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OB rode home through the forest, singing at the top of his voice. When he met his father, near the

lower meadow, he greeted the older man boisterously. “That,” said Orde to him shrewdly, "sounds to me mighty like relief. Have you decided for or against?"

“For," said Bob. “It's a fine chance for me to do just what I've always wanted to do to work hard at what interests me and satisfies me.”

“Go to it, then," said Orde. "By the way, Bobby, how old are you now?”


"Well, you're a year younger than I was when I started in with Newmark. You're ahead of me there. But in other respects, my son, your father had a heap more sense; he got married, and he didn't waste any time on it. How long have you been living around in range of that Thorne girl, anyway? Somebody ought to build a fire under you."

a Bob hesitated a moment; but he preferred that his good news should come to his father when Amy could be there, too.

“I'm glad you like her, father," said he quietly.

Orde looked at his son, and his voice fell from its chaffing tone. “Good luck, boy,” said he, and leaned from his saddle to touch the young man on the shoulder.

They emerged into the clearing about the mill. Bob looked on the familiar scene with the new eyes of a great spiritual uplift. The yellow sawdust and the sawn lumber; the dark forest beyond; the bulk of the mill with its tall pines; the dazzling plume of steam against the very blue sky, all these appealed to him again with many voices, as they had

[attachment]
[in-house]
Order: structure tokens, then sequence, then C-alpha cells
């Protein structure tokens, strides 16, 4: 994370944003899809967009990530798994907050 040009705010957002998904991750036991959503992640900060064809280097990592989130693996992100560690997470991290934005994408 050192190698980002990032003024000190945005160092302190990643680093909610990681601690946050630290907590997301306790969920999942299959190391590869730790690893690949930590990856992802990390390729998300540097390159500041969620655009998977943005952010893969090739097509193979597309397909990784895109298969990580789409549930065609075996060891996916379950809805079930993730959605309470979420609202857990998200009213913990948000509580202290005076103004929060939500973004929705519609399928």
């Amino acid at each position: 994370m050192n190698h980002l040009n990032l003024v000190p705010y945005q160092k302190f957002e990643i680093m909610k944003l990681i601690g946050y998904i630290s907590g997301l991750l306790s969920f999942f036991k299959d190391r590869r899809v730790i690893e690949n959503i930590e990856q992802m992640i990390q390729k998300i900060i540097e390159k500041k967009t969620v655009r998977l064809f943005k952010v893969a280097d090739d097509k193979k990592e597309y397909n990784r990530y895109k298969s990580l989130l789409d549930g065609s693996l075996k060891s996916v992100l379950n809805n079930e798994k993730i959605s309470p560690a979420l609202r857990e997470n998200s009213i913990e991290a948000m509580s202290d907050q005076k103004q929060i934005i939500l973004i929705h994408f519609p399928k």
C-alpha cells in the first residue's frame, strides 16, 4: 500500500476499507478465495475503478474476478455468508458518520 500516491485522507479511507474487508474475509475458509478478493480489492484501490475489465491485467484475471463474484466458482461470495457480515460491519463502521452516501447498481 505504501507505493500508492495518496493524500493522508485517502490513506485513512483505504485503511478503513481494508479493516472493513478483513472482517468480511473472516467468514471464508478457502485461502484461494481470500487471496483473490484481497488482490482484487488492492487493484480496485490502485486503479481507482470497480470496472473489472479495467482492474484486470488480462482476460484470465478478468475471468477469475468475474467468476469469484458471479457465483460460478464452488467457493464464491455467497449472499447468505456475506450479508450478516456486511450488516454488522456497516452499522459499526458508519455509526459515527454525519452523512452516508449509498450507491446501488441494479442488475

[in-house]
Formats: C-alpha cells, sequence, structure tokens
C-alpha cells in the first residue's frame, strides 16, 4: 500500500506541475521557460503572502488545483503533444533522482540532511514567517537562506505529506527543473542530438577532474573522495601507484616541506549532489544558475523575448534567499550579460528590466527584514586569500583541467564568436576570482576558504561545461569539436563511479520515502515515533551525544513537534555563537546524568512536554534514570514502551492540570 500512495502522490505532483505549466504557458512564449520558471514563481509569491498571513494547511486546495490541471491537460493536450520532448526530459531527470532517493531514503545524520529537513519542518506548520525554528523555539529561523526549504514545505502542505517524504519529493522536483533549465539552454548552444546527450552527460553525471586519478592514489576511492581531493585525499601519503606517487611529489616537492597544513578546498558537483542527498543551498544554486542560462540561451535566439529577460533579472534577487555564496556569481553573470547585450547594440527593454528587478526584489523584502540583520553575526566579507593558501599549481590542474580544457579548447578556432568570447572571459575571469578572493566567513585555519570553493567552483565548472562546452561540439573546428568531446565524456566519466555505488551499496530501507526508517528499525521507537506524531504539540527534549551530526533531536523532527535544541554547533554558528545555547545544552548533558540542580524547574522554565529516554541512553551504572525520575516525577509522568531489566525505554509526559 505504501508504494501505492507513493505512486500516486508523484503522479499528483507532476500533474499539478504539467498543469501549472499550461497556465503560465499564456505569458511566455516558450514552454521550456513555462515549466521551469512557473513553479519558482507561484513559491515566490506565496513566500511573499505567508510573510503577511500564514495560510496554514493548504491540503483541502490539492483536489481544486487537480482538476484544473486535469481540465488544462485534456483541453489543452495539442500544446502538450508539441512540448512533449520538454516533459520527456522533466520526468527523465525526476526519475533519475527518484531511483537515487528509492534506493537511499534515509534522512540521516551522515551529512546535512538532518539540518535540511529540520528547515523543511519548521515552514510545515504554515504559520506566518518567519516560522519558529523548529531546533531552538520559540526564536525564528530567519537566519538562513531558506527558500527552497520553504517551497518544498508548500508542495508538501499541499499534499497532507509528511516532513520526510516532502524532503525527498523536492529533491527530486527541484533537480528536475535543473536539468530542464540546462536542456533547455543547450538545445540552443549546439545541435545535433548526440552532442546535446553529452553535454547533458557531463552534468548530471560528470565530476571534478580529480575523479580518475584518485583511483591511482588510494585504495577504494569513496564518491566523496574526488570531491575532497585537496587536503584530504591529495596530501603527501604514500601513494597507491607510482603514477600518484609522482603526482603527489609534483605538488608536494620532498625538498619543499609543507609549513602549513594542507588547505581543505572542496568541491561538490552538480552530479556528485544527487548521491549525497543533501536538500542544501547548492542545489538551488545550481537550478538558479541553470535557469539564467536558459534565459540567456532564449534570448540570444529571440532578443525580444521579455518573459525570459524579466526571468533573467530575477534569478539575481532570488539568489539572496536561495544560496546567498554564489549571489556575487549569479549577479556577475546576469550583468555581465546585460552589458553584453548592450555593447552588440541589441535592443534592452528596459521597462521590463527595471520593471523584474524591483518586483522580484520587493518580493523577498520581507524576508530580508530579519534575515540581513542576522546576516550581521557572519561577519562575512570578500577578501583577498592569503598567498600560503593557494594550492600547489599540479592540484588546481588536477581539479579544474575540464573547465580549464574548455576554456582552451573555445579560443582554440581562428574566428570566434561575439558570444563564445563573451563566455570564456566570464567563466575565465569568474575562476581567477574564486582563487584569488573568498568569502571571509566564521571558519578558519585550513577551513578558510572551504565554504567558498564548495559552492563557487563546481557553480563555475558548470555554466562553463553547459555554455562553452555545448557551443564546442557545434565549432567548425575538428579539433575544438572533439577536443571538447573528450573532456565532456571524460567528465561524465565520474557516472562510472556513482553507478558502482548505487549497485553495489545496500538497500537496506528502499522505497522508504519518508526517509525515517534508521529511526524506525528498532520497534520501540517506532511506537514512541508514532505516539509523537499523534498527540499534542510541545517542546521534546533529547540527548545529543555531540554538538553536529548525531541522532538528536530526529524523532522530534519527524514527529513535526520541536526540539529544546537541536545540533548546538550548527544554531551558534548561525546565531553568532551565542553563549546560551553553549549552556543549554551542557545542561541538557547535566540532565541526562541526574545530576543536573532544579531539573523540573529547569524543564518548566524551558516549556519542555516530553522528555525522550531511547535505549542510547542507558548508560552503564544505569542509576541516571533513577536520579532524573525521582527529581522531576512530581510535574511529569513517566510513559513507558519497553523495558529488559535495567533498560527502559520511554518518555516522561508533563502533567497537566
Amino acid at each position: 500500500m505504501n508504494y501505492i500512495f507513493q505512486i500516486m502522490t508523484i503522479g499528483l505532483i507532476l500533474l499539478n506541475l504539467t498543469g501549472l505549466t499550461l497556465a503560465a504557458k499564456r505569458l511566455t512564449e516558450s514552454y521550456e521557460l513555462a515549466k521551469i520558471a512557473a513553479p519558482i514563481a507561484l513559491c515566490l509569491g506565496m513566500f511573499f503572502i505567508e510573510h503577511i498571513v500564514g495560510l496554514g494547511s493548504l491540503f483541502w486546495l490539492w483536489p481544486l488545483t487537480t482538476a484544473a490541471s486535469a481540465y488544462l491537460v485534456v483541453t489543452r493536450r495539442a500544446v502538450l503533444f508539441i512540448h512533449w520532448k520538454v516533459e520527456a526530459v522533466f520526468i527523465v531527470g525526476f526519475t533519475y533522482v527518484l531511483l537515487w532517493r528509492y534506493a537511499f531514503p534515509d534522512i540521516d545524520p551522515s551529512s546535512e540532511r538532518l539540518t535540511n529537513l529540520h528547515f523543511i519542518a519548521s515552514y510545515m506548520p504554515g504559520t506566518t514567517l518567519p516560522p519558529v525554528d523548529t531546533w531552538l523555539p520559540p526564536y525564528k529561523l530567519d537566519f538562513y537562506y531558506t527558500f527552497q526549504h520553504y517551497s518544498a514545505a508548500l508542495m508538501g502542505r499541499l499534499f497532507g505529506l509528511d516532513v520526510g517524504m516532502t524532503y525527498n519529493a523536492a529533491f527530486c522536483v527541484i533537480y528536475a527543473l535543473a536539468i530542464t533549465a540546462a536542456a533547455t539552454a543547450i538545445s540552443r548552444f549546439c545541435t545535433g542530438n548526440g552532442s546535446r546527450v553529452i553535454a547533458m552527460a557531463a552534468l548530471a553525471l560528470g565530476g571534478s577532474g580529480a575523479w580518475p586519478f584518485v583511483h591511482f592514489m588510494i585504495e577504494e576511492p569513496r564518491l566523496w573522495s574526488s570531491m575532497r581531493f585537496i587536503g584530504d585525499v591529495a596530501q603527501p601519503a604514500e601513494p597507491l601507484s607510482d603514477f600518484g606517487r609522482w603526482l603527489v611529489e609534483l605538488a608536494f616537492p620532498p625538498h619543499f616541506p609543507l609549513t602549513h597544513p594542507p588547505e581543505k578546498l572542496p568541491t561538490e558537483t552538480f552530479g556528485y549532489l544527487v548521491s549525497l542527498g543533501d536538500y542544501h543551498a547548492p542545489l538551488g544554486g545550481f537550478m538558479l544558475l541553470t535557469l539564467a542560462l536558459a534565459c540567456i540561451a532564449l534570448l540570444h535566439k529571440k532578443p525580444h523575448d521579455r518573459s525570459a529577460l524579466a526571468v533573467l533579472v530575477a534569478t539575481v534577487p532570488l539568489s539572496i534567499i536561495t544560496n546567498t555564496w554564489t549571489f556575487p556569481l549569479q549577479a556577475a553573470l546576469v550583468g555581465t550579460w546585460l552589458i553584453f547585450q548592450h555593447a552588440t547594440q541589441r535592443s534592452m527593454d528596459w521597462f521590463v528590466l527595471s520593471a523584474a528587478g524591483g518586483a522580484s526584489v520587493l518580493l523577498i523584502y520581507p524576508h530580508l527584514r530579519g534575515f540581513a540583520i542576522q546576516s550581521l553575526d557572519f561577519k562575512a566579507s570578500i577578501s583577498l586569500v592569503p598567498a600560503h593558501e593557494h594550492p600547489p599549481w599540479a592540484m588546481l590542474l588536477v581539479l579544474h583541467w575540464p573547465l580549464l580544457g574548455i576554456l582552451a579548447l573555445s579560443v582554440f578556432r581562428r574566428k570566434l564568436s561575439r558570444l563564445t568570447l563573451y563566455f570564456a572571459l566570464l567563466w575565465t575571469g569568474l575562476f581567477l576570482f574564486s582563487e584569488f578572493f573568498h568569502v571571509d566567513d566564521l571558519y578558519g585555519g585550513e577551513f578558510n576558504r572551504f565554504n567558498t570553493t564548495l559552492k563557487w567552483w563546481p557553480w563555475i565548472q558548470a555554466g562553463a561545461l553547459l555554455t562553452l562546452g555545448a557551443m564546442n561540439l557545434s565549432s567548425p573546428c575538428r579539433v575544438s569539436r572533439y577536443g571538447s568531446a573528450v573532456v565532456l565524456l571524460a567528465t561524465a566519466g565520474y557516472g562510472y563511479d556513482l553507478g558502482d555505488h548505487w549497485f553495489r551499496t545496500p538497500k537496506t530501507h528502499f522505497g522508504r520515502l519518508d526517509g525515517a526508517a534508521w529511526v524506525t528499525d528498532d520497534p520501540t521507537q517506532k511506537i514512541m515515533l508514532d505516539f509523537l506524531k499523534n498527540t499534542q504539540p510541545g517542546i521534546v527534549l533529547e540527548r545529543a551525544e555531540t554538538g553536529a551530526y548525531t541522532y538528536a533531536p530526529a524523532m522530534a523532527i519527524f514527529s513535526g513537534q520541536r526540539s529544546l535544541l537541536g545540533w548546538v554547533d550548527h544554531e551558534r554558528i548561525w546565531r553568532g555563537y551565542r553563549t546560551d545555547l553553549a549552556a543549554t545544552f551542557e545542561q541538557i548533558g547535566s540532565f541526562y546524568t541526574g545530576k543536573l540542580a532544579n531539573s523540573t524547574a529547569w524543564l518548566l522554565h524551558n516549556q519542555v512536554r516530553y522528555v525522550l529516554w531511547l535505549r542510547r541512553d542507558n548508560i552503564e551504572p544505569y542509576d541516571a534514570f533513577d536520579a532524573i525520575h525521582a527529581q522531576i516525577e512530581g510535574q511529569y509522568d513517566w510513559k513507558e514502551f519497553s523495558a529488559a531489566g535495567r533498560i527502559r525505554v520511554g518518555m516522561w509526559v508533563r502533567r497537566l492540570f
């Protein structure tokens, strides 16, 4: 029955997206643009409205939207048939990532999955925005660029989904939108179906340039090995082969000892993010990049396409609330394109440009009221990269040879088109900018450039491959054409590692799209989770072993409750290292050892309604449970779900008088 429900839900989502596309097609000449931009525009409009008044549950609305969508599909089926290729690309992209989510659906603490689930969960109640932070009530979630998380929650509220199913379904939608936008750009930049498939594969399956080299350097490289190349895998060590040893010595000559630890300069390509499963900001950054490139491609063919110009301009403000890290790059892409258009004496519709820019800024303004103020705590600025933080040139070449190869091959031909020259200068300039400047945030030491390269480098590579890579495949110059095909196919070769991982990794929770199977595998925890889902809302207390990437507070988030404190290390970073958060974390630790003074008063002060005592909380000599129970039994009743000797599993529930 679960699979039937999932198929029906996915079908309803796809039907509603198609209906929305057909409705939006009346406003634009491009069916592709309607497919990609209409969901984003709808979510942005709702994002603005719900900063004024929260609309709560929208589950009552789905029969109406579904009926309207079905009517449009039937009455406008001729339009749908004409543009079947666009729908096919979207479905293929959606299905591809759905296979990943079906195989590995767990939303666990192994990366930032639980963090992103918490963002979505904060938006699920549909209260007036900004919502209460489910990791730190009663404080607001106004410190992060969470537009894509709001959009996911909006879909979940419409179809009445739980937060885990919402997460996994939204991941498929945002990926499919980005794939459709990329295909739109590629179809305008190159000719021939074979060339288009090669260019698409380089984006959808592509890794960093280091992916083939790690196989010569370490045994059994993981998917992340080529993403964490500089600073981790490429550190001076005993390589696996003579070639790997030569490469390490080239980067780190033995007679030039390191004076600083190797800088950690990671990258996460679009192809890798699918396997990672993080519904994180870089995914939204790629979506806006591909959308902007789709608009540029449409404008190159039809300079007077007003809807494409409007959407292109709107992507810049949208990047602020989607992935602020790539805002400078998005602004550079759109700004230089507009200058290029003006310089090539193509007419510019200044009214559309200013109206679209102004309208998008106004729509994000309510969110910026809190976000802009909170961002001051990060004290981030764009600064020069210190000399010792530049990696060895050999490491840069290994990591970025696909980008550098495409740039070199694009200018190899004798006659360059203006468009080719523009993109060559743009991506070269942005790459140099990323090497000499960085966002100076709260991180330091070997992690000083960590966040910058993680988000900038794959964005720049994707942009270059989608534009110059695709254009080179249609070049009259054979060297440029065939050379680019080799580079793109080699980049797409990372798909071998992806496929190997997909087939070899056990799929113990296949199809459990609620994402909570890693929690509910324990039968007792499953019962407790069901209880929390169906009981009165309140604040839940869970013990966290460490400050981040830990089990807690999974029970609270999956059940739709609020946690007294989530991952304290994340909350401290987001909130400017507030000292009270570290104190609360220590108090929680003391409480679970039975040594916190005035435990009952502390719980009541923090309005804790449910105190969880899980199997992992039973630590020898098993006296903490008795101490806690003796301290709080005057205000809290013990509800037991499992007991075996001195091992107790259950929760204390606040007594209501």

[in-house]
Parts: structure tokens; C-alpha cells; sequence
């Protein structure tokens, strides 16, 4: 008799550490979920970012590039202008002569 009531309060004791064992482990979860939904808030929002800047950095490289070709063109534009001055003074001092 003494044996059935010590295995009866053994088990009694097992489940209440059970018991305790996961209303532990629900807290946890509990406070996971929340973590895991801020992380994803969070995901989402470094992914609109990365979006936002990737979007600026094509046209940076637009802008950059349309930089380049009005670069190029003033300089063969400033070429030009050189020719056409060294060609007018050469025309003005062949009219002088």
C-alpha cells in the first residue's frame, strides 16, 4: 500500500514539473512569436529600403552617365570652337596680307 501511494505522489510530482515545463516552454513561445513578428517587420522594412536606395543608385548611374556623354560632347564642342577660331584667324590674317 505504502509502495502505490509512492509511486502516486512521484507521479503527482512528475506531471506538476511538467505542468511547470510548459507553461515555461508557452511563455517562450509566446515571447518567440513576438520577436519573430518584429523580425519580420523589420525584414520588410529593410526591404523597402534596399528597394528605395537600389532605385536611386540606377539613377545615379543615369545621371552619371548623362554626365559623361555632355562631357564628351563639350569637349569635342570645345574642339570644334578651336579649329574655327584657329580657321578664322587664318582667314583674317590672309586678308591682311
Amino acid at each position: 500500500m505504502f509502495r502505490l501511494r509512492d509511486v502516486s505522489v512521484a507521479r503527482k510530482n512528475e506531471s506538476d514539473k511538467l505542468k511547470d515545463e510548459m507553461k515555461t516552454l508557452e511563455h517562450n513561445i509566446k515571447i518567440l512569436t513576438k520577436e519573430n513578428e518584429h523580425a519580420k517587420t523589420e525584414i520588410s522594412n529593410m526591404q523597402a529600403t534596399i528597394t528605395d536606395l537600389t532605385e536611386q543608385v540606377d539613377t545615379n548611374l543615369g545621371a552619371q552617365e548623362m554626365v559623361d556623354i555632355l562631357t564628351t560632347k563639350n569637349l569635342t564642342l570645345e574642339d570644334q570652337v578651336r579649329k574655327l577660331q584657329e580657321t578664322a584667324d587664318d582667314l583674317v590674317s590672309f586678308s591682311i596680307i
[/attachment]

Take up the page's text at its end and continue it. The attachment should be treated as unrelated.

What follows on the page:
years before in far-off Michigan. Once more he was back where his blood called him; but under conditions which his training and the spirit of the new times could approve. His heart exulted at the challenge to his young manhood.

As he rode by the store he caught sight within its depths of Merker methodically waiting on a stolid squaw.

“No more economic waste, Merker!” he could not forbear shouting; and then rocked in his saddle with laughter over the man's look of slow surprise. “It's his catchword,” he explained to Orde. "He's a slow, queer old duck, but a mighty good sort for the place. There's Post, in from the woods. He's woods foreman. I expect I'll have lively times with Post at first, getting him broken into new ways. But he's a good sort, too."

“Everybody's a good sort to-day, aren't they, son?" smiled Orde.

Welton met them, and expressed his satisfaction over the way everything had turned out.

" I'm going duck shooting for fair," said he, "and I'm going fishing at Catalina. Out here," he explained to Orde, "you sit in nice warm sun and let the ducks insult you into shooting at 'em! No freeze-your-fingers-and-break-the-ice early mornings! I'm willing to let the kid go it! He can't bust me in two years, anyway.”

Later, when the two were alone together, he clapped Bob on the back and wished him success.

“I'm too old at the game to believe much in new methods to what I've been brought up to, Bob,” said he; “but I believe in you. If anybody can do it, you can; and I'd be tickled to see you win out. Things change; and a man is foolish to act as though they didn't. He's just got to keep playing along according to the rules of the game. And they keep changing, too. It's good to have lived while they're making a country. I've done it. You're going to.”